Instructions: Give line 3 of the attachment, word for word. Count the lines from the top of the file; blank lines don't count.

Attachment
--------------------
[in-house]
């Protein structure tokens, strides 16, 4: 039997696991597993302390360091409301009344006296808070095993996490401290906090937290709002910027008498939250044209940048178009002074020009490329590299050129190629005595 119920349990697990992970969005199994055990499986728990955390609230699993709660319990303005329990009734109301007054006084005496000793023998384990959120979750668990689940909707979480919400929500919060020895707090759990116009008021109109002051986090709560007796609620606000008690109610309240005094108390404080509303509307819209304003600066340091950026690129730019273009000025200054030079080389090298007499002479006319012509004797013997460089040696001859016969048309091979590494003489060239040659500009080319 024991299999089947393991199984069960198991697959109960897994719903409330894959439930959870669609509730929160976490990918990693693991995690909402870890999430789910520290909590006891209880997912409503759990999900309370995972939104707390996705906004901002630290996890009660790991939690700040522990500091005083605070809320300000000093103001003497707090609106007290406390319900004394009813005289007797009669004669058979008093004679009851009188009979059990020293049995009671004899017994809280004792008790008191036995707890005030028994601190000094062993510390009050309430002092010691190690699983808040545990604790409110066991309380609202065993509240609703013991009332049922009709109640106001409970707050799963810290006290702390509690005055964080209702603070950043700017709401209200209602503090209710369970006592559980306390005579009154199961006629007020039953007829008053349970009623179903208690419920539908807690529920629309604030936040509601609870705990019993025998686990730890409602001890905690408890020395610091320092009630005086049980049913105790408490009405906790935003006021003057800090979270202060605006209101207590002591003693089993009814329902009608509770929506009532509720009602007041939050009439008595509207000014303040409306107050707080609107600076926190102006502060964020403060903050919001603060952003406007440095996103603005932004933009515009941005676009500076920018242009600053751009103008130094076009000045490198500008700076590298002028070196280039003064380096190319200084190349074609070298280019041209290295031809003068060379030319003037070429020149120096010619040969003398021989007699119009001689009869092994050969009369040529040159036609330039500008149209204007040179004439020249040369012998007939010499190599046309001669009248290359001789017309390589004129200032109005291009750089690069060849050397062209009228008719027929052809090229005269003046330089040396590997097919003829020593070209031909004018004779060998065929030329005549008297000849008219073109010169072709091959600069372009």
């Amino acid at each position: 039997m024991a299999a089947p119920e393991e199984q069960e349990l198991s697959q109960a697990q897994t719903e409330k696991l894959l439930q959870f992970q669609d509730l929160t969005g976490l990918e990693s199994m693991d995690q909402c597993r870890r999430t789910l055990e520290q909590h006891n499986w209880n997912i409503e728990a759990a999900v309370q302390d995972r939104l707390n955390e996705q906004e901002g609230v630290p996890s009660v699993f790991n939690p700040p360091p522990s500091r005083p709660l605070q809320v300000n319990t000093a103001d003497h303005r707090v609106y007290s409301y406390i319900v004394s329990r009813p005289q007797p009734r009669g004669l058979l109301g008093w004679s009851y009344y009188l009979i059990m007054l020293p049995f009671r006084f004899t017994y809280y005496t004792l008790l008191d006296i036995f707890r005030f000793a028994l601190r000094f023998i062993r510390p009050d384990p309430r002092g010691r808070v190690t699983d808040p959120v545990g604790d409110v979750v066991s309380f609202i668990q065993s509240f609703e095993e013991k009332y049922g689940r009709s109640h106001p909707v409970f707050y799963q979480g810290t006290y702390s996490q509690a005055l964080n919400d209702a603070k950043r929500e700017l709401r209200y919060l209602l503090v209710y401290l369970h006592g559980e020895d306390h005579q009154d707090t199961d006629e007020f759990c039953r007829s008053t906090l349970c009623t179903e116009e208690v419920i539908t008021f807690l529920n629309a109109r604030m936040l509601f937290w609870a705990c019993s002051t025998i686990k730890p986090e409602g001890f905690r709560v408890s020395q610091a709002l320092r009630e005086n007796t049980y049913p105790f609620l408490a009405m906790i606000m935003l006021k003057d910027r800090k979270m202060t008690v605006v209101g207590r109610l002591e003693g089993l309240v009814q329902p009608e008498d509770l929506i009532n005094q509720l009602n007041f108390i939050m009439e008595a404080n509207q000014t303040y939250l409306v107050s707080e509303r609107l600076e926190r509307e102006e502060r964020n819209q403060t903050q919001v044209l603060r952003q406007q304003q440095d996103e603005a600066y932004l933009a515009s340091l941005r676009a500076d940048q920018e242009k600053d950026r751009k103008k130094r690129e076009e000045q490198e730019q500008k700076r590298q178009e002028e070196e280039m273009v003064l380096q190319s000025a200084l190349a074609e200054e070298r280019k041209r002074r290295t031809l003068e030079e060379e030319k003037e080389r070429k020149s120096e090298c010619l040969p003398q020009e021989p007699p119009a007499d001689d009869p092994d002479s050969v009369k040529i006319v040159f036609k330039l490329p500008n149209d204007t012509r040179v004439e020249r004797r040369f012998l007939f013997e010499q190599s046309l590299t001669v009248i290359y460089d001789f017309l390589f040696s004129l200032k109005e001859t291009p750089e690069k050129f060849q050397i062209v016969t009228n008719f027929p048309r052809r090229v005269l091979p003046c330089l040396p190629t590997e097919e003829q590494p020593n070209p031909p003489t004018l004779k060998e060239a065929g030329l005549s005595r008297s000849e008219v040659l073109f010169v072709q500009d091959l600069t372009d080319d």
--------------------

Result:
């Amino acid at each position: 039997m024991a299999a089947p119920e393991e199984q069960e349990l198991s697959q109960a697990q897994t719903e409330k696991l894959l439930q959870f992970q669609d509730l929160t969005g976490l990918e990693s199994m693991d995690q909402c597993r870890r999430t789910l055990e520290q909590h006891n499986w209880n997912i409503e728990a759990a999900v309370q302390d995972r939104l707390n955390e996705q906004e901002g609230v630290p996890s009660v699993f790991n939690p700040p360091p522990s500091r005083p709660l605070q809320v300000n319990t000093a103001d003497h303005r707090v609106y007290s409301y406390i319900v004394s329990r009813p005289q007797p009734r009669g004669l058979l109301g008093w004679s009851y009344y009188l009979i059990m007054l020293p049995f009671r006084f004899t017994y809280y005496t004792l008790l008191d006296i036995f707890r005030f000793a028994l601190r000094f023998i062993r510390p009050d384990p309430r002092g010691r808070v190690t699983d808040p959120v545990g604790d409110v979750v066991s309380f609202i668990q065993s509240f609703e095993e013991k009332y049922g689940r009709s109640h106001p909707v409970f707050y799963q979480g810290t006290y702390s996490q509690a005055l964080n919400d209702a603070k950043r929500e700017l709401r209200y919060l209602l503090v209710y401290l369970h006592g559980e020895d306390h005579q009154d707090t199961d006629e007020f759990c039953r007829s008053t906090l349970c009623t179903e116009e208690v419920i539908t008021f807690l529920n629309a109109r604030m936040l509601f937290w609870a705990c019993s002051t025998i686990k730890p986090e409602g001890f905690r709560v408890s020395q610091a709002l320092r009630e005086n007796t049980y049913p105790f609620l408490a009405m906790i606000m935003l006021k003057d910027r800090k979270m202060t008690v605006v209101g207590r109610l002591e003693g089993l309240v009814q329902p009608e008498d509770l929506i009532n005094q509720l009602n007041f108390i939050m009439e008595a404080n509207q000014t303040y939250l409306v107050s707080e509303r609107l600076e926190r509307e102006e502060r964020n819209q403060t903050q919001v044209l603060r952003q406007q304003q440095d996103e603005a600066y932004l933009a515009s340091l941005r676009a500076d940048q920018e242009k600053d950026r751009k103008k130094r690129e076009e000045q490198e730019q500008k700076r590298q178009e002028e070196e280039m273009v003064l380096q190319s000025a200084l190349a074609e200054e070298r280019k041209r002074r290295t031809l003068e030079e060379e030319k003037e080389r070429k020149s120096e090298c010619l040969p003398q020009e021989p007699p119009a007499d001689d009869p092994d002479s050969v009369k040529i006319v040159f036609k330039l490329p500008n149209d204007t012509r040179v004439e020249r004797r040369f012998l007939f013997e010499q190599s046309l590299t001669v009248i290359y460089d001789f017309l390589f040696s004129l200032k109005e001859t291009p750089e690069k050129f060849q050397i062209v016969t009228n008719f027929p048309r052809r090229v005269l091979p003046c330089l040396p190629t590997e097919e003829q590494p020593n070209p031909p003489t004018l004779k060998e060239a065929g030329l005549s005595r008297s000849e008219v040659l073109f010169v072709q500009d091959l600069t372009d080319d």